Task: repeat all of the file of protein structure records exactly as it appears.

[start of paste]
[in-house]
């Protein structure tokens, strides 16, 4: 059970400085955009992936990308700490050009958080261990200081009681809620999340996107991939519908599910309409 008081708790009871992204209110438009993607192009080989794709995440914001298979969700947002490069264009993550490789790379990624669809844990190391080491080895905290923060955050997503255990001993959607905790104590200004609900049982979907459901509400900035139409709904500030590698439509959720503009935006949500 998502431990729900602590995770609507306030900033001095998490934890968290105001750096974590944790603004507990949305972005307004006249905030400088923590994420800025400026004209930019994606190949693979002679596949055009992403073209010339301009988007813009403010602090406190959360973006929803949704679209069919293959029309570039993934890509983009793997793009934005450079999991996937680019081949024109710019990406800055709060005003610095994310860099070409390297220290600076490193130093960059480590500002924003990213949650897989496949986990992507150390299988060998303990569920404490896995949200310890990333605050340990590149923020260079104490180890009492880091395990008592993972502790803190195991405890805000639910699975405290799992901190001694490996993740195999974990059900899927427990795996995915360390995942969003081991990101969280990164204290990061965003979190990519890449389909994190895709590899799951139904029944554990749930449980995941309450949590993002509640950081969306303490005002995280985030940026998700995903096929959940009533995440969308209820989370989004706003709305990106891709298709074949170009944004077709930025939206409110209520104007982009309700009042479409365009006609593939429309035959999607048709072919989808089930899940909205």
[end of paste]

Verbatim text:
[in-house]
């Protein structure tokens, strides 16, 4: 059970400085955009992936990308700490050009958080261990200081009681809620999340996107991939519908599910309409 008081708790009871992204209110438009993607192009080989794709995440914001298979969700947002490069264009993550490789790379990624669809844990190391080491080895905290923060955050997503255990001993959607905790104590200004609900049982979907459901509400900035139409709904500030590698439509959720503009935006949500 998502431990729900602590995770609507306030900033001095998490934890968290105001750096974590944790603004507990949305972005307004006249905030400088923590994420800025400026004209930019994606190949693979002679596949055009992403073209010339301009988007813009403010602090406190959360973006929803949704679209069919293959029309570039993934890509983009793997793009934005450079999991996937680019081949024109710019990406800055709060005003610095994310860099070409390297220290600076490193130093960059480590500002924003990213949650897989496949986990992507150390299988060998303990569920404490896995949200310890990333605050340990590149923020260079104490180890009492880091395990008592993972502790803190195991405890805000639910699975405290799992901190001694490996993740195999974990059900899927427990795996995915360390995942969003081991990101969280990164204290990061965003979190990519890449389909994190895709590899799951139904029944554990749930449980995941309450949590993002509640950081969306303490005002995280985030940026998700995903096929959940009533995440969308209820989370989004706003709305990106891709298709074949170009944004077709930025939206409110209520104007982009309700009042479409365009006609593939429309035959999607048709072919989808089930899940909205």